NASA was created to get Americans into space, and then to the Moon. It succeeded brilliantly in those two missions. Then it became the Shuttle operator and science investigator, launching planetary probes and Hubble space telescope. Now that the shuttle is going away, what is NASA supposed to be doing?
How about building and launching a bigger and better space telescope? Hubble is 20 years old. Sooner or later it's going to die. And with the Shuttle gone, we won't be able to fix it. With 20 years of technical progress we should be able to build a bigger and better one. Right now NASA is getting $19 billion a year of taxpayer money. I'd kinda like that money to get us something worthwhile rather than just paying a bunch of salaries.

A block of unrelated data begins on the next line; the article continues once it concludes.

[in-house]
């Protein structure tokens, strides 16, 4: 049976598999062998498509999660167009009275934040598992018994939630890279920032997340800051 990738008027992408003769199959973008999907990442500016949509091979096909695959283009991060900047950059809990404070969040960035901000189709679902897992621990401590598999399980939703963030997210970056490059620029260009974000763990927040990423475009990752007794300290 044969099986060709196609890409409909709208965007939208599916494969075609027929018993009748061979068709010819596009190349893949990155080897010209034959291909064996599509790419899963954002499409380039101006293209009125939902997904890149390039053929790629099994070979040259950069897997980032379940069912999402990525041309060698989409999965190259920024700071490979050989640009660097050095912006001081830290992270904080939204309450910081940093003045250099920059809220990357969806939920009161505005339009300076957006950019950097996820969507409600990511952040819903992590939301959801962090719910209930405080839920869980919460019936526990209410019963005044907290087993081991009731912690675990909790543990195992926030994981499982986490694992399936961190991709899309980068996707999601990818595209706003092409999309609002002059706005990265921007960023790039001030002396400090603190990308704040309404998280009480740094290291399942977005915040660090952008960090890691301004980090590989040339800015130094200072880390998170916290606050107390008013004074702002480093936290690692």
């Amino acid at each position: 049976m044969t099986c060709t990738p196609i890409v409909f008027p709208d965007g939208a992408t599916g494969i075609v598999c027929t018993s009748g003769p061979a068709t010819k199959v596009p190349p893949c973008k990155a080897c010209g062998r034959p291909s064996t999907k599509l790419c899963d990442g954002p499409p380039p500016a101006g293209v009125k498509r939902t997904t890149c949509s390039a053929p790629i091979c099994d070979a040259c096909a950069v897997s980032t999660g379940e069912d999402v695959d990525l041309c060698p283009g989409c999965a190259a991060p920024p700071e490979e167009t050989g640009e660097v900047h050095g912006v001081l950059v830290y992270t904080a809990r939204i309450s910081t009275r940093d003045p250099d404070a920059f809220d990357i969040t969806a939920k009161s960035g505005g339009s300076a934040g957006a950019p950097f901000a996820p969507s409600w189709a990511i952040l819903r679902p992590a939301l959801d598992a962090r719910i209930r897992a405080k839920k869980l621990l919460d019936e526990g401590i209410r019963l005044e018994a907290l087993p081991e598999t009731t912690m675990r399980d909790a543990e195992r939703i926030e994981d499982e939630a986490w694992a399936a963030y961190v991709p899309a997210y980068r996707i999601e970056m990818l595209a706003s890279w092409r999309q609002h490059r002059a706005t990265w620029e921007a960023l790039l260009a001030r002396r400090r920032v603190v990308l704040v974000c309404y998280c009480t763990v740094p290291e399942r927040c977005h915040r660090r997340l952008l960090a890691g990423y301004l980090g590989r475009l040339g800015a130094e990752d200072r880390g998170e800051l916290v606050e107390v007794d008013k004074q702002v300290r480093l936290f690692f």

A new Space Telescope is easily fundable. A manned mission to Mars is not. Back of the envelope calculations show a Mars trip would cost $1 trillion and up. That's more than the US defense budget and is politically impossible. A lot of voters think we need a space program, but few of them are willing to pay for that size of space program. More do able, would be setting up a manned Moon base, a worthy goal, but when you consider the success of Hubble, I think a bigger and better Hubble follow on would be just as successful, giving us a view of the entire universe, where as a Moon base would only be able to do Lunar geology and seismology. Seeing back to the Big Bang is more exciting than categorizing Lunar rocks. Cheaper too.